As my final year at this high school comes rapidly to a close, I'm trying to attend as many events as possible; partly out of a sense of administrative responsibility, partly because I want to savor what little time I have left. The other night I had the privilege of attending the final vocal concert of the year. Our music director has become a very good friend of mine, so I try to do as much as I can to support his progam. (His students are also some of my favorites; I've always had greater rapport with the arts kids than the athletes.)
His concert Tuesday night was nothing short of superb. I always enjoy getting the CDs made from these performances, because you sit there thinking to yourself "Wow, (s)he's really talented" and then you listen later thinking "Wow, that's a student?!?" The Concert Choir, which is made up of many grade levels, includes several students who routinely visit my office; so it's encouraging to see them involved in something productive. What I think I enjoy most about the Concert Choir is Maestro's selections--they're complicated. It's one thing to sit and enjoy the music, but quite another to watch different parts of the choir do different parts and play off each other. It's not just a whole group of people singing at the same time . . . there's some timing and arragement that goes into this--and it pays off.
The solos are always my favorite part, because those students really shine. Some, of course, you know will do well. They've been doing well for years. Others surprise you: there was a duet ("Phantom of the Opera") that blew me away because although I knew those two students were in the music program, I had no idea how talented they were (and they were, believe me). There was another student--we'll call him Double-A--who has done the alma mater for my daily announcements before, but he did half of a duet ("Lilly's Eyes") that made me sit back and take notice. I had no idea he had that kind of talent. (Maestro tells me that if he can keep his ego in check, he'll be dynamite next year.) There was a solo that made me uncomfortable, which is rare: we have this senior whose arrogance brings new definition to the term, and although he's got some talent in the music and drama departments, it's hard to see it with his ego in the way (I mean, at two different points, he seemed to question the accompanist's playing, which is altogether uncool). Anyway, he did this German piece ("An Die Musik"); and when you combine heightened arrogance and the German language, it just makes my Jewish sensibilities want to get up and run from the room. My favorite solo by far, however, came from my fiancee's TA (and after hearing her I'm sorry I missed her in this year's production of "How to Succeed in Business"), who is an outgoing senior. She did "The Stars and the Moon," which was perfect for her--she has this 1940's-singing-screen-star thing going on not only with her voice, but with her presentation (and, quite frankly, her look) and it all comes together as though an entire production team has been working on it for years (and she's had it ever since playing a unicorn in the middle school "The Lion, the Witch, and the Wardrobe" production). I've never had much contact with her during her time here, only what I see in productions and occasionally in conversations in my fiancee's classroom; but over the years I've had maybe ten or fifteen "favorite" students--she's two of them.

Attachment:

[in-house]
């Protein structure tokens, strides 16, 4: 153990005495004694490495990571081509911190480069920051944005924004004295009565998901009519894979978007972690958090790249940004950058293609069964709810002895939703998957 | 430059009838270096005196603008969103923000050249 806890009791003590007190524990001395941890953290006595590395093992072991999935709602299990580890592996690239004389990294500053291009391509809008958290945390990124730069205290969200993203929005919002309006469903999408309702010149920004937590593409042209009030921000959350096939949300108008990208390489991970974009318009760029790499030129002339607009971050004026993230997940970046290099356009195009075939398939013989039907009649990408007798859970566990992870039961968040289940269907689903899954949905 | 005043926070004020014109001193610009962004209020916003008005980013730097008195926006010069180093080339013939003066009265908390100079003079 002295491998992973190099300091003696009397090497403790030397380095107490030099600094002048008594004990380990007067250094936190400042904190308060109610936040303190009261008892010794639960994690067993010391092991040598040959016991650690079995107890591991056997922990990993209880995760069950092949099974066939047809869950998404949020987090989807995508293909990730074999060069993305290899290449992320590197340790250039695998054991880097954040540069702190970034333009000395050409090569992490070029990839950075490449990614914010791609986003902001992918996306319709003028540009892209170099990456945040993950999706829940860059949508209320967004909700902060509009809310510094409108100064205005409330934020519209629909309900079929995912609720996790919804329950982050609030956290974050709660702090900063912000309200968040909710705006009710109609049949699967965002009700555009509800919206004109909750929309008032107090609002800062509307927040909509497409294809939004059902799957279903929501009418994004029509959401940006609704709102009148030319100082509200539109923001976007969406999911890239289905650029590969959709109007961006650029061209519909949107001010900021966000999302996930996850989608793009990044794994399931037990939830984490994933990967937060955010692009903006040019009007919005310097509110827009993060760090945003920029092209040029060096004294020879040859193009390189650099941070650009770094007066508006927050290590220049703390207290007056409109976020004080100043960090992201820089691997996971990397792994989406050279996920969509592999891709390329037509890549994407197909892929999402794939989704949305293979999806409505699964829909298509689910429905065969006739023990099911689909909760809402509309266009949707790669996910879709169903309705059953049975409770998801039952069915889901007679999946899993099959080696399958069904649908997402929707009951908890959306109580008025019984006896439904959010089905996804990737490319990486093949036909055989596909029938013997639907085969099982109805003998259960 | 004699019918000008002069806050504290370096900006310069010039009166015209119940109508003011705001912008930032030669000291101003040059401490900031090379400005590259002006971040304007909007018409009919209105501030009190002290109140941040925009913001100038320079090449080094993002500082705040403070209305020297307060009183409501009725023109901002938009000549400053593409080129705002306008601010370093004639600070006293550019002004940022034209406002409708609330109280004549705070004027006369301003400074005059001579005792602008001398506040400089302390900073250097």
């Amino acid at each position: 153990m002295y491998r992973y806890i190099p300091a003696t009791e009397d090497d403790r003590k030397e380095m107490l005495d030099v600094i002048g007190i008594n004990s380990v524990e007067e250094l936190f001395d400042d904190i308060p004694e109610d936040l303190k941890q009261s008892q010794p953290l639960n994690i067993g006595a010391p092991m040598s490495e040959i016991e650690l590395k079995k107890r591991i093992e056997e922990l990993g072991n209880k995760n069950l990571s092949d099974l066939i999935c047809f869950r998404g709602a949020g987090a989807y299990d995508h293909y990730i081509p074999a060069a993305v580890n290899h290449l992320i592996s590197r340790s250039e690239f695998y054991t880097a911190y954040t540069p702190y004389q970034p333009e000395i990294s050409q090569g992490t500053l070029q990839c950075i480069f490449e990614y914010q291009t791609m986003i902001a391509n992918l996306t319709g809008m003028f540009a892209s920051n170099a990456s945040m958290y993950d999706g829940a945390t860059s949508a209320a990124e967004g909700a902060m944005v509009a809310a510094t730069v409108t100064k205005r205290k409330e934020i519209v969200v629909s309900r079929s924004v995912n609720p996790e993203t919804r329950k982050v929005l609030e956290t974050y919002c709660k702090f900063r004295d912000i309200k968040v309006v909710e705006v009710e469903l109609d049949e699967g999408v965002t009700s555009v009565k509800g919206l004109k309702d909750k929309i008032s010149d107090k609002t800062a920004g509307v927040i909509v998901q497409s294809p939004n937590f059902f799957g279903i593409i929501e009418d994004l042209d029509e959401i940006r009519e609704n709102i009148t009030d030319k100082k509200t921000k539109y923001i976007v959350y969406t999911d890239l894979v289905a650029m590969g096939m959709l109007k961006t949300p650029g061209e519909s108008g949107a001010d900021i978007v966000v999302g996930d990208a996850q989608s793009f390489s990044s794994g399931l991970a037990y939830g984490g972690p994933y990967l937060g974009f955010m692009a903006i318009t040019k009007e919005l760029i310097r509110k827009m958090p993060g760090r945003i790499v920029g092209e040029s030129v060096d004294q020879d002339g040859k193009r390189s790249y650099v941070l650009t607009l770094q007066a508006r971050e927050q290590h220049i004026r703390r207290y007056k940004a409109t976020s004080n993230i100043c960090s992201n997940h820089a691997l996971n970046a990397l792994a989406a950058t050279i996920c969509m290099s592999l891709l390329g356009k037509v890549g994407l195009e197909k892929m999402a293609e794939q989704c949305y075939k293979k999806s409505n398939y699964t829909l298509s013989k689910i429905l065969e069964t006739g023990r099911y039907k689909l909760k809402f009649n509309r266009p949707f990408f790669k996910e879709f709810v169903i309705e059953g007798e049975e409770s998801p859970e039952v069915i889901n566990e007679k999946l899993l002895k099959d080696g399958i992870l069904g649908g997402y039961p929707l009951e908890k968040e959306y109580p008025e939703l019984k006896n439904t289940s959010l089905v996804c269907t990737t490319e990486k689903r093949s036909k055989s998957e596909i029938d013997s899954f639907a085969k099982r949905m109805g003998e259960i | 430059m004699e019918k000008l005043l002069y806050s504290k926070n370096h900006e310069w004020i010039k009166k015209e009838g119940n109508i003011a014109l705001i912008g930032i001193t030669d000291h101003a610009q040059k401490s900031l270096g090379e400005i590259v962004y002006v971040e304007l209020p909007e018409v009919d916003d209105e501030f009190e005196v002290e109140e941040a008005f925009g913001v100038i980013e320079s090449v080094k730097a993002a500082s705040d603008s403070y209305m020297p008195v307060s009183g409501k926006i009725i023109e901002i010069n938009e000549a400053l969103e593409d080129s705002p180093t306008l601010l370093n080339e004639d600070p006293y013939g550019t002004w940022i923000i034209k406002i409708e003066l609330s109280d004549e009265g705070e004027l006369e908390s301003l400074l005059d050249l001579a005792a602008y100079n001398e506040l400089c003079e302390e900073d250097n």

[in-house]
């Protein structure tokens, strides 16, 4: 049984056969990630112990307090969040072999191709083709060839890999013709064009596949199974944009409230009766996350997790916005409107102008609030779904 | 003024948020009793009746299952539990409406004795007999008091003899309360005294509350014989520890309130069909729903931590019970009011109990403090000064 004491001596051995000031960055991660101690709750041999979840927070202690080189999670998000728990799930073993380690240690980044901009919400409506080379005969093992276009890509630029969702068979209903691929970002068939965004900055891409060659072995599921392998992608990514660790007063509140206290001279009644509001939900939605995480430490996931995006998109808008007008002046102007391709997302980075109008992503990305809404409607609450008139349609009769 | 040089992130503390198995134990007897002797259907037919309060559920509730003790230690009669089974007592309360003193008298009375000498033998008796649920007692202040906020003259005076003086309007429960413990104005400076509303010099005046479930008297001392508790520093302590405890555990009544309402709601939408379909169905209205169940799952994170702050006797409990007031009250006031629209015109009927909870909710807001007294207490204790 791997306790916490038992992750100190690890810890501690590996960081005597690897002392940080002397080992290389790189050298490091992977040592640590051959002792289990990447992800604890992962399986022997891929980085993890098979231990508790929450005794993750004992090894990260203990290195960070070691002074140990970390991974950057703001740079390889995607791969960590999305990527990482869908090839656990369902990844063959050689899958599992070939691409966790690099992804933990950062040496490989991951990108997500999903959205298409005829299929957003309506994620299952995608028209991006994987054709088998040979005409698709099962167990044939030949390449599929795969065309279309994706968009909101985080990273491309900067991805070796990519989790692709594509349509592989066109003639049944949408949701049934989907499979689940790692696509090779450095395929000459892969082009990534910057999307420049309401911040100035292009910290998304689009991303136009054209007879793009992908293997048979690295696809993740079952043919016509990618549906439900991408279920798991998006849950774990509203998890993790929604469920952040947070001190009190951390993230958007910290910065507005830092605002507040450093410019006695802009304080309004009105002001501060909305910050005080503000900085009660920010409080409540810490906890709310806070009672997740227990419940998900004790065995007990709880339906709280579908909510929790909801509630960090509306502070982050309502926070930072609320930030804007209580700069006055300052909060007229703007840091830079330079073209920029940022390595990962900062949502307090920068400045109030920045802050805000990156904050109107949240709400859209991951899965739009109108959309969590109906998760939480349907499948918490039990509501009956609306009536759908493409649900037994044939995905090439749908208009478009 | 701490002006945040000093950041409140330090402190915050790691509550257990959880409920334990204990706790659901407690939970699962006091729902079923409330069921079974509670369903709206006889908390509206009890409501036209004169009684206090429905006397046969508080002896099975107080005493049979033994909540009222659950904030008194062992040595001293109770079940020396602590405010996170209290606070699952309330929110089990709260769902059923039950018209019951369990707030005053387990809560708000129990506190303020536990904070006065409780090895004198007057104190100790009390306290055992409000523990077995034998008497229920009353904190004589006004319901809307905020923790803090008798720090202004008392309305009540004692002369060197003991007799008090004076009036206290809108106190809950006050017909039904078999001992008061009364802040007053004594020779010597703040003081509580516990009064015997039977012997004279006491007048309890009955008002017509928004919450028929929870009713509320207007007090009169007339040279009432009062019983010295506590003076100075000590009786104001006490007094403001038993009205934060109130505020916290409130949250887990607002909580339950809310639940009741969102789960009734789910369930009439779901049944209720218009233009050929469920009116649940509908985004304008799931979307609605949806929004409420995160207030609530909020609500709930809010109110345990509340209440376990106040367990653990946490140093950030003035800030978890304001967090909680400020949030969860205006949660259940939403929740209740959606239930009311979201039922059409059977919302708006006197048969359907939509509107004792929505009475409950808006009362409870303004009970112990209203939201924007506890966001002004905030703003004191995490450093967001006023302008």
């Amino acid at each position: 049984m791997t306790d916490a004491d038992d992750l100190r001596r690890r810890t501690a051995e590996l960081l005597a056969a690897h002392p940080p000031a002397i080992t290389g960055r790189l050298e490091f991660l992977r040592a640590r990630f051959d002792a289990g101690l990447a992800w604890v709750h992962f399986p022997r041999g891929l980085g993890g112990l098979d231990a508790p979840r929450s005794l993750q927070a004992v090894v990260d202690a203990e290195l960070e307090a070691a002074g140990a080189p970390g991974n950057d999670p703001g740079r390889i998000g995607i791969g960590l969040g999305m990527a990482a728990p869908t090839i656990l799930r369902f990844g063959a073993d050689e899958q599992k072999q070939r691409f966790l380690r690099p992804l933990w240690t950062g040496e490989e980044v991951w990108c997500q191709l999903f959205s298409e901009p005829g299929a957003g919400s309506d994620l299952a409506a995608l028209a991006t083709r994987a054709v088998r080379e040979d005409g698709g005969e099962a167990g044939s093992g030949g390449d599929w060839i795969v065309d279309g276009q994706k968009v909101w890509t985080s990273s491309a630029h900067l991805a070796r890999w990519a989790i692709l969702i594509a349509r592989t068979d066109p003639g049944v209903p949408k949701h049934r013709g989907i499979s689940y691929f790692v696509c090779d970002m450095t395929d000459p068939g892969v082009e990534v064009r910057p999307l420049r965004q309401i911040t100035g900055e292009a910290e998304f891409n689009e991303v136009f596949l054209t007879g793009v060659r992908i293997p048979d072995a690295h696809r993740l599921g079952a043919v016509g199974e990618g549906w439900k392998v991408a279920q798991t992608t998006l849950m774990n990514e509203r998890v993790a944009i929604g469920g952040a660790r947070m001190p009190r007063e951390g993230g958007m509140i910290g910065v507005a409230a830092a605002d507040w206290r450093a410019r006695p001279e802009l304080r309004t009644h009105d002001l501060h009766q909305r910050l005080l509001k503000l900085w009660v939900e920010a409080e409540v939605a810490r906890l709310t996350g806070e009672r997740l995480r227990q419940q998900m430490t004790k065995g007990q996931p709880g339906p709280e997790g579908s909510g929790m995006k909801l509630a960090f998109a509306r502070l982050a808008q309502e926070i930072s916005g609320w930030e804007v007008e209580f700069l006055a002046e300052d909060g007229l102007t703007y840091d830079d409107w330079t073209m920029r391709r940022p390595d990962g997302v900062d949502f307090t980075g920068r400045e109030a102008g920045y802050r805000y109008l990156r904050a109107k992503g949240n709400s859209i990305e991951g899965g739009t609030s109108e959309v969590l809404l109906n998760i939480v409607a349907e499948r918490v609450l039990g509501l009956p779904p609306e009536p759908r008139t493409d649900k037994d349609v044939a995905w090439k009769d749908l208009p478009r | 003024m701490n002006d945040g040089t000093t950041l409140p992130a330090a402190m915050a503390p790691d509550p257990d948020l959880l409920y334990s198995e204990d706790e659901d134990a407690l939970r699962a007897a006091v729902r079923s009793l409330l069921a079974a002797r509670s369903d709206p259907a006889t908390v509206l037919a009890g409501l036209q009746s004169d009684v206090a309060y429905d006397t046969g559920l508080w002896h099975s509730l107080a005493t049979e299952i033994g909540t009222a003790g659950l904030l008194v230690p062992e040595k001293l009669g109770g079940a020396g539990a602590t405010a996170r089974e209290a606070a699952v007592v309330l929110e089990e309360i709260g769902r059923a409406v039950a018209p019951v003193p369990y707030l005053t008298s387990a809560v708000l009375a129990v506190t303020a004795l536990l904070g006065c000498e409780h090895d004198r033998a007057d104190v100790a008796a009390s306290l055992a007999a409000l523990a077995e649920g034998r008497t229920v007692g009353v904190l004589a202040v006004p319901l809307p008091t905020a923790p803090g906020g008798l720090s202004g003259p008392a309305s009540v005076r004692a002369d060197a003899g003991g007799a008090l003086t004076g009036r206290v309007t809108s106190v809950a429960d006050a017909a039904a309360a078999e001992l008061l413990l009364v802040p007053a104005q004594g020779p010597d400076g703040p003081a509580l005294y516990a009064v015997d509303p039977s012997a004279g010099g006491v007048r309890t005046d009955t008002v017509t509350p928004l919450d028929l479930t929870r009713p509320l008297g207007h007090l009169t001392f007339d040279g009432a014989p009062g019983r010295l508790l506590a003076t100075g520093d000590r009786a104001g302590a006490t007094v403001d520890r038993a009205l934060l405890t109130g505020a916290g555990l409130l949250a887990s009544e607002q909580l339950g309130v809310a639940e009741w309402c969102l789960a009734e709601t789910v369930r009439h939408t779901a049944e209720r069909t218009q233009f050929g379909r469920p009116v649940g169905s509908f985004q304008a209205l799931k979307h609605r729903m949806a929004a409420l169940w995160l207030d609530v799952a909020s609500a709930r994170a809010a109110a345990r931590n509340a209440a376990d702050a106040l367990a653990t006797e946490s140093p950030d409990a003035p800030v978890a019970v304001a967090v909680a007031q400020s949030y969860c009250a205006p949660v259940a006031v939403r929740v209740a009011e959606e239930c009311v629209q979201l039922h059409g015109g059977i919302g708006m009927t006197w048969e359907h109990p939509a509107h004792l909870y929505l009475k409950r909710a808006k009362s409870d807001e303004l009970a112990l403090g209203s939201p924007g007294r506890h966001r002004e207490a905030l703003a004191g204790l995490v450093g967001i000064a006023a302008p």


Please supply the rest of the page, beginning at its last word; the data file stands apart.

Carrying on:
Madrigals were impressive, not just because it's a concentration of vocal talent, but Maestro's selections really bring it out. He chose two Haydn pieces that included several solos each. Again, complicated in that different people are doing different things throughout each piece. For several of the seniors, this was the swan song. They'll certainly be missed (but I have CDs!).
As I prepare to finish my final year here, I gotta tip my hat to the Maestro. If I ever work at a school with a music director half as motivated and skilled, I'll be a lucky man. If you read his blog at all, you know that he struggles sometimes with the "administrative vision" working against him; they want to see a music program that appeals to a lower common denominator, and he wants to run an on-campus conservatory. Given that so many of our students are high-performing academics destined for the Ivy League, his approach makes a lot more sense, and still he must fight off the spectre of a marching band with a crucifix and cloves of garlic. When it comes to his educational approach to music (instrumental and vocal) his heart is true, his cause is just, and his victories are sweet. He and I also fly our geek flags pretty high, so it's little wonder we get along as well as we do.
I will miss a great many things after I leave this school. I will miss the music program more than a lot of the others.
Bravo, Maestro. Bravo.